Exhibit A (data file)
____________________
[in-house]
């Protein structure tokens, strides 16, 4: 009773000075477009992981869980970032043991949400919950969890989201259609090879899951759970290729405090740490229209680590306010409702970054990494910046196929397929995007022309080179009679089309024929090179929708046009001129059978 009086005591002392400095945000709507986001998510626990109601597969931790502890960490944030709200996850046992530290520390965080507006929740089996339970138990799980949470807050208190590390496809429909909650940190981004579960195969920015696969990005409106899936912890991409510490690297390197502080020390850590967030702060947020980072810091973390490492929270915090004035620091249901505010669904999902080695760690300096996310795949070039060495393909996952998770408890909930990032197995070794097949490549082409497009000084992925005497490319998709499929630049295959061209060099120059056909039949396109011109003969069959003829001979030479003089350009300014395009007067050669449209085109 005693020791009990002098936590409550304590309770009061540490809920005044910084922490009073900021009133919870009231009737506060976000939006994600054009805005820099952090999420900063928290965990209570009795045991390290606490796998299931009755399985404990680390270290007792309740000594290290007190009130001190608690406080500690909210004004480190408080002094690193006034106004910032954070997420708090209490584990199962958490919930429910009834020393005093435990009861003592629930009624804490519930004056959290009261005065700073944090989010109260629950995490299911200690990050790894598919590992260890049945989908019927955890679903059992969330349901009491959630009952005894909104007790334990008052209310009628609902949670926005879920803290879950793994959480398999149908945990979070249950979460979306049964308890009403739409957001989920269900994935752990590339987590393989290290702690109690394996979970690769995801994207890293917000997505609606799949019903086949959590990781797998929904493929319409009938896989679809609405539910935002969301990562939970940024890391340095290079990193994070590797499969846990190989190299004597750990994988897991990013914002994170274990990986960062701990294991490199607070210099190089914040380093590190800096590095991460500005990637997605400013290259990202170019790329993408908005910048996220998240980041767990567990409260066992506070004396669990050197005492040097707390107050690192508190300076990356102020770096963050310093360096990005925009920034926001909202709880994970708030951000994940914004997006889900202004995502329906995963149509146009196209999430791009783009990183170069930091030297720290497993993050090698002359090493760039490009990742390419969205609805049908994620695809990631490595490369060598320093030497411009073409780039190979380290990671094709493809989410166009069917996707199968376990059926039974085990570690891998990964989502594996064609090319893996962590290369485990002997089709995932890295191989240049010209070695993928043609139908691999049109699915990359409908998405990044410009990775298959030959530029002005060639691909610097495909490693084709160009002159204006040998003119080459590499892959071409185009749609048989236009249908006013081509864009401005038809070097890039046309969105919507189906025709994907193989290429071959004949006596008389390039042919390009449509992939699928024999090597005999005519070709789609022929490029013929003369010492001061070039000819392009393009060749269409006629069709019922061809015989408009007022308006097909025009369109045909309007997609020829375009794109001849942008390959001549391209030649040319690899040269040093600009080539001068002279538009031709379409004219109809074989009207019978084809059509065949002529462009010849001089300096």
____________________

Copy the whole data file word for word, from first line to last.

[in-house]
């Protein structure tokens, strides 16, 4: 009773000075477009992981869980970032043991949400919950969890989201259609090879899951759970290729405090740490229209680590306010409702970054990494910046196929397929995007022309080179009679089309024929090179929708046009001129059978 009086005591002392400095945000709507986001998510626990109601597969931790502890960490944030709200996850046992530290520390965080507006929740089996339970138990799980949470807050208190590390496809429909909650940190981004579960195969920015696969990005409106899936912890991409510490690297390197502080020390850590967030702060947020980072810091973390490492929270915090004035620091249901505010669904999902080695760690300096996310795949070039060495393909996952998770408890909930990032197995070794097949490549082409497009000084992925005497490319998709499929630049295959061209060099120059056909039949396109011109003969069959003829001979030479003089350009300014395009007067050669449209085109 005693020791009990002098936590409550304590309770009061540490809920005044910084922490009073900021009133919870009231009737506060976000939006994600054009805005820099952090999420900063928290965990209570009795045991390290606490796998299931009755399985404990680390270290007792309740000594290290007190009130001190608690406080500690909210004004480190408080002094690193006034106004910032954070997420708090209490584990199962958490919930429910009834020393005093435990009861003592629930009624804490519930004056959290009261005065700073944090989010109260629950995490299911200690990050790894598919590992260890049945989908019927955890679903059992969330349901009491959630009952005894909104007790334990008052209310009628609902949670926005879920803290879950793994959480398999149908945990979070249950979460979306049964308890009403739409957001989920269900994935752990590339987590393989290290702690109690394996979970690769995801994207890293917000997505609606799949019903086949959590990781797998929904493929319409009938896989679809609405539910935002969301990562939970940024890391340095290079990193994070590797499969846990190989190299004597750990994988897991990013914002994170274990990986960062701990294991490199607070210099190089914040380093590190800096590095991460500005990637997605400013290259990202170019790329993408908005910048996220998240980041767990567990409260066992506070004396669990050197005492040097707390107050690192508190300076990356102020770096963050310093360096990005925009920034926001909202709880994970708030951000994940914004997006889900202004995502329906995963149509146009196209999430791009783009990183170069930091030297720290497993993050090698002359090493760039490009990742390419969205609805049908994620695809990631490595490369060598320093030497411009073409780039190979380290990671094709493809989410166009069917996707199968376990059926039974085990570690891998990964989502594996064609090319893996962590290369485990002997089709995932890295191989240049010209070695993928043609139908691999049109699915990359409908998405990044410009990775298959030959530029002005060639691909610097495909490693084709160009002159204006040998003119080459590499892959071409185009749609048989236009249908006013081509864009401005038809070097890039046309969105919507189906025709994907193989290429071959004949006596008389390039042919390009449509992939699928024999090597005999005519070709789609022929490029013929003369010492001061070039000819392009393009060749269409006629069709019922061809015989408009007022308006097909025009369109045909309007997609020829375009794109001849942008390959001549391209030649040319690899040269040093600009080539001068002279538009031709379409004219109809074989009207019978084809059509065949002529462009010849001089300096």